According to the National Programme for Control of Blindness (NPCB), the main cause of blindness include cataract (62.6%) refractive error (19.70%) corneal blindness (0.90%) and glaucoma (5.80%), among others. Since 80-90 per cent blindness is avoidable, we need to increase eye care facilities to treat cataract, glaucoma and other ophthalmological problems. Blindness from glaucoma can be prevented if diagnosed and treated early.

No doubt, the Union Government and various State Governments as also the private sector are working shoulder-to-shoulder to reduce blindness through comprehensive eye care services. The need of the hour is to ensure that these services are available in rural areas, particularly the remote parts of the country.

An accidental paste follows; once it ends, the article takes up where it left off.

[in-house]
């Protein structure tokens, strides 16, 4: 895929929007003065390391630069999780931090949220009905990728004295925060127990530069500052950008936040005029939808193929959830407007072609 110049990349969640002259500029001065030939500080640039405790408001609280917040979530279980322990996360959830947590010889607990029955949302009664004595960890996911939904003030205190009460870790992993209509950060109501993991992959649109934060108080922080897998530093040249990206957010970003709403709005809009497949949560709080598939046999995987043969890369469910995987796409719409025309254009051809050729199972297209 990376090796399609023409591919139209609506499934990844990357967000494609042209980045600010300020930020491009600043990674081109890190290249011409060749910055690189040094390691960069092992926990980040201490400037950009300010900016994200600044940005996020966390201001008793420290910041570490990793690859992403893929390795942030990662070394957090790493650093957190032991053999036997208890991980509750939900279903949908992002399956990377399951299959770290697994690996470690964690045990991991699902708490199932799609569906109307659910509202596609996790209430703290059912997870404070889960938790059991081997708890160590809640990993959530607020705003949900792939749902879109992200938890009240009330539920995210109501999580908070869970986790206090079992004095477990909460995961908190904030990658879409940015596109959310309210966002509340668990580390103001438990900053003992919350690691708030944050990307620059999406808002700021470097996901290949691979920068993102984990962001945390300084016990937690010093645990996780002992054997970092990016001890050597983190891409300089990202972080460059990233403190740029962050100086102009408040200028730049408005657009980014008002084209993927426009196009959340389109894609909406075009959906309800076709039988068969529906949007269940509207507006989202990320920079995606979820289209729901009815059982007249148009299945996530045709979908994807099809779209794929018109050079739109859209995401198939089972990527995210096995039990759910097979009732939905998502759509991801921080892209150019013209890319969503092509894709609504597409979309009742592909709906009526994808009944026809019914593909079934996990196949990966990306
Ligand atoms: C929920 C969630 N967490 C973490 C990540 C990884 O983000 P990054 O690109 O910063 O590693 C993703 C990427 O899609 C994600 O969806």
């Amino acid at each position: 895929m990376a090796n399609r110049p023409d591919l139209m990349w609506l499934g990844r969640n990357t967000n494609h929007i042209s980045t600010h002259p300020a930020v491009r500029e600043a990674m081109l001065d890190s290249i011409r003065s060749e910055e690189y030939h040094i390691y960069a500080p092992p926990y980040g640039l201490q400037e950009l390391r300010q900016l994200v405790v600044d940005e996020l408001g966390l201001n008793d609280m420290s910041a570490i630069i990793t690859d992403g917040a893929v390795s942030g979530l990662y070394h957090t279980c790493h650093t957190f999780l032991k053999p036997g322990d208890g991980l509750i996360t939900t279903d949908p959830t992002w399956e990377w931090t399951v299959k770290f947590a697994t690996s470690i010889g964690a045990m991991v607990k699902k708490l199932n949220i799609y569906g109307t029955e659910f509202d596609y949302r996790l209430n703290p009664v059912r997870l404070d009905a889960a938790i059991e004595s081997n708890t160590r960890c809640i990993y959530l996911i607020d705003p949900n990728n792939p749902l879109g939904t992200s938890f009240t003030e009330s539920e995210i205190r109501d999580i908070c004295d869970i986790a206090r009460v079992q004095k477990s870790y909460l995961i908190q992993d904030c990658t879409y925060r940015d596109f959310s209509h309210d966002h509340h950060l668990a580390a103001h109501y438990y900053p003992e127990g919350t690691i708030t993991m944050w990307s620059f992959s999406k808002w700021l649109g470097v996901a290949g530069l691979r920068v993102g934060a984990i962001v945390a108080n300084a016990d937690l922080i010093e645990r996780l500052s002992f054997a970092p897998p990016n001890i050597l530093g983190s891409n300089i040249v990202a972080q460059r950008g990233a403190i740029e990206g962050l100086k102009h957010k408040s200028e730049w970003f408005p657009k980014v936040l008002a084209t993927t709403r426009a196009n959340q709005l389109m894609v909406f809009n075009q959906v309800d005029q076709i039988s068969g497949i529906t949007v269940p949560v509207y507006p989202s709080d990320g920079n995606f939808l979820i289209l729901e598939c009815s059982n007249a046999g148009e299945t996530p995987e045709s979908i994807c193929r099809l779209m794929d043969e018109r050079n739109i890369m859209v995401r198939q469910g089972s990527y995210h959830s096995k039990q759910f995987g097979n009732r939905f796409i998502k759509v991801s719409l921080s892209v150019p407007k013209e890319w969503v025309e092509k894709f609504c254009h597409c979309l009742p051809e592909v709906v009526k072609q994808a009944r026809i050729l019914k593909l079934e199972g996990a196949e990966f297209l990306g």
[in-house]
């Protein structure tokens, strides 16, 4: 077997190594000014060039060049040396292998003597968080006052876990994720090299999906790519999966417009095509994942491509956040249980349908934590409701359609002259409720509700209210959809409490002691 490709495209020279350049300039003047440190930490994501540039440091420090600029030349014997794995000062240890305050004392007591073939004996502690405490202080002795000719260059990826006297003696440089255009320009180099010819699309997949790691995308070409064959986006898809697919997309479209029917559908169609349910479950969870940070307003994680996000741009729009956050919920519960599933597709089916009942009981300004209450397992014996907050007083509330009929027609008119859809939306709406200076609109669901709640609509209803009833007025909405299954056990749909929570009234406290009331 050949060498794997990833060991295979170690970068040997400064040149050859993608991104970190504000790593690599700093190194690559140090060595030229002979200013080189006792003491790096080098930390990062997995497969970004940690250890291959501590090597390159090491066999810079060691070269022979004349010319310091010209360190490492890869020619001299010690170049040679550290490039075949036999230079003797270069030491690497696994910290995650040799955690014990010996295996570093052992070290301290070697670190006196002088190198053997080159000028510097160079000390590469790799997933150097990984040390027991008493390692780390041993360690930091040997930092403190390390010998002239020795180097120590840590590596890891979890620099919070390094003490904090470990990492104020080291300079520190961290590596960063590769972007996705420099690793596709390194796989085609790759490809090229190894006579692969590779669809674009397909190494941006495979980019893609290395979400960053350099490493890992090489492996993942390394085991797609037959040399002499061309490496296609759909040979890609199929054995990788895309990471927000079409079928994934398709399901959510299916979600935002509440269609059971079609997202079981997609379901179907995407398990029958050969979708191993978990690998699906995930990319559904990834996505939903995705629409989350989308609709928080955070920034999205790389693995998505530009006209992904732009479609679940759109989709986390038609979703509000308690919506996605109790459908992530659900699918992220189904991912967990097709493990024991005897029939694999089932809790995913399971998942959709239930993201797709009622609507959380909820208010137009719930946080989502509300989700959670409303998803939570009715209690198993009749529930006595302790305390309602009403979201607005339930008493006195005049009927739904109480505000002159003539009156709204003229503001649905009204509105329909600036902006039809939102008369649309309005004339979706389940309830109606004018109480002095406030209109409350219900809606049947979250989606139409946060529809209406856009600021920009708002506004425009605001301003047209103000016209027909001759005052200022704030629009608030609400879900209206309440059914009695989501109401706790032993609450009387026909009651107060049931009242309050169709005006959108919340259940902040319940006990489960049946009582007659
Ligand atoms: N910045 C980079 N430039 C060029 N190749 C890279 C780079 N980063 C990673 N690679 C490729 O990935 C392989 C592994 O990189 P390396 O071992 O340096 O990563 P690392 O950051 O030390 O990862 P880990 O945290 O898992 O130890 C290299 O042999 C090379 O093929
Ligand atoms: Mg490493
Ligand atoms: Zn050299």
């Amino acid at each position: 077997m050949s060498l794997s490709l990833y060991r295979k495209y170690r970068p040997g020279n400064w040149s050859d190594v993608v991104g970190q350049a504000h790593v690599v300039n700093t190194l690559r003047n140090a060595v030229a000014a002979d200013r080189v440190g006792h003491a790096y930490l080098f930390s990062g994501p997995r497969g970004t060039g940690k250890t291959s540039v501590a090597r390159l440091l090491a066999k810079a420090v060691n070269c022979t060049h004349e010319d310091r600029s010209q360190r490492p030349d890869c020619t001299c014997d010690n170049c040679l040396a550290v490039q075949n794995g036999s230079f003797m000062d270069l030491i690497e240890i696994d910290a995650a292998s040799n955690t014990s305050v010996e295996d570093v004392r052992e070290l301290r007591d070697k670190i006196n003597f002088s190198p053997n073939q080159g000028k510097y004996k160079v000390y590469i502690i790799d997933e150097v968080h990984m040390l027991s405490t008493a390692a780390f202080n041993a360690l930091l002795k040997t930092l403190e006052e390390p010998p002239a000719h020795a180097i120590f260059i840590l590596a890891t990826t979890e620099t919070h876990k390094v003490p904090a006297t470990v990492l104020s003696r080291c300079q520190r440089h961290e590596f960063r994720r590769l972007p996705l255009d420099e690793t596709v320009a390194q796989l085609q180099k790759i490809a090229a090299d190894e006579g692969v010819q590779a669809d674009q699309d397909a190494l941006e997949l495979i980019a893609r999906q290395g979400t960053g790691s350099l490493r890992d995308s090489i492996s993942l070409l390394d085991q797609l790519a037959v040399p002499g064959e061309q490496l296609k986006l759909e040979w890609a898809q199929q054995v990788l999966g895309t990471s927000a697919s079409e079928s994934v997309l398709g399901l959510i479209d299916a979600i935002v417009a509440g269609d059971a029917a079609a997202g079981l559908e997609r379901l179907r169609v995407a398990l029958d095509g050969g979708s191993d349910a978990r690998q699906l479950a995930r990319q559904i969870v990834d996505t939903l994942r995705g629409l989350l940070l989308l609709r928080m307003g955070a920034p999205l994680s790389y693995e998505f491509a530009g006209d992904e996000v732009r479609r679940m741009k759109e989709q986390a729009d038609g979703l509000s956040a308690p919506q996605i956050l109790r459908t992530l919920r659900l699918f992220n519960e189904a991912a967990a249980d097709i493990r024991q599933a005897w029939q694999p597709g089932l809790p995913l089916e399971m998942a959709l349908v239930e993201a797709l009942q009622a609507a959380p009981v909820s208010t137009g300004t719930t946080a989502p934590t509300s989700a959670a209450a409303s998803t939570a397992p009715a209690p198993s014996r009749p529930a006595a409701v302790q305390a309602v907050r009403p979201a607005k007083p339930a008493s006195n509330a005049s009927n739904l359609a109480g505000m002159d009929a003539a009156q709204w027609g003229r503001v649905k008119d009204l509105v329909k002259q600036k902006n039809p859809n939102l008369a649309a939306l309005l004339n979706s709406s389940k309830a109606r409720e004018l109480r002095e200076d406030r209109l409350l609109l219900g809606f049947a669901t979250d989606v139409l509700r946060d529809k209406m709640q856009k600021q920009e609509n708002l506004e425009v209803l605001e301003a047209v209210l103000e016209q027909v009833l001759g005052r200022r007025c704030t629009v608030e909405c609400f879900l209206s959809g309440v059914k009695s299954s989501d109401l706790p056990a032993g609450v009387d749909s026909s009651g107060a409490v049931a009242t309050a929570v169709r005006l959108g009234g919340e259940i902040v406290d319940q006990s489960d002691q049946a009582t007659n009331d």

From time to time, medical and surgical camps are being conducted all over the country. I am happy that a unique idea such as the Mobile Eye Surgical Unit called MESU, a brain child of Dr Badrinath has been implemented in partnership with IIT Madras, to take the operation theatre to the doorstep of remote rural India. This concept should be replicated in other parts of the country and private eye care services should take a lead in this regard.

Treatment of corneal blindness, which is another important cause for visual loss, has seen advancement by leaps and bounds over the last decade. Eye donation, a most noble act after death, can alleviate blindness and restore vision in those with corneal blindness.

And among these, I understand, are a specific group of conditions that are termed as ocular surface disorders. With a spectrum ranging from dry eye to diseases that cause blindness, I am told that the thrust of the ISKON meeting is on artificial corneal transplants which are performed with the donated eyes.

I am aware that enormous research is being done worldwide to address the issue of corneal blindness which accounts for the majority of blindness the world over.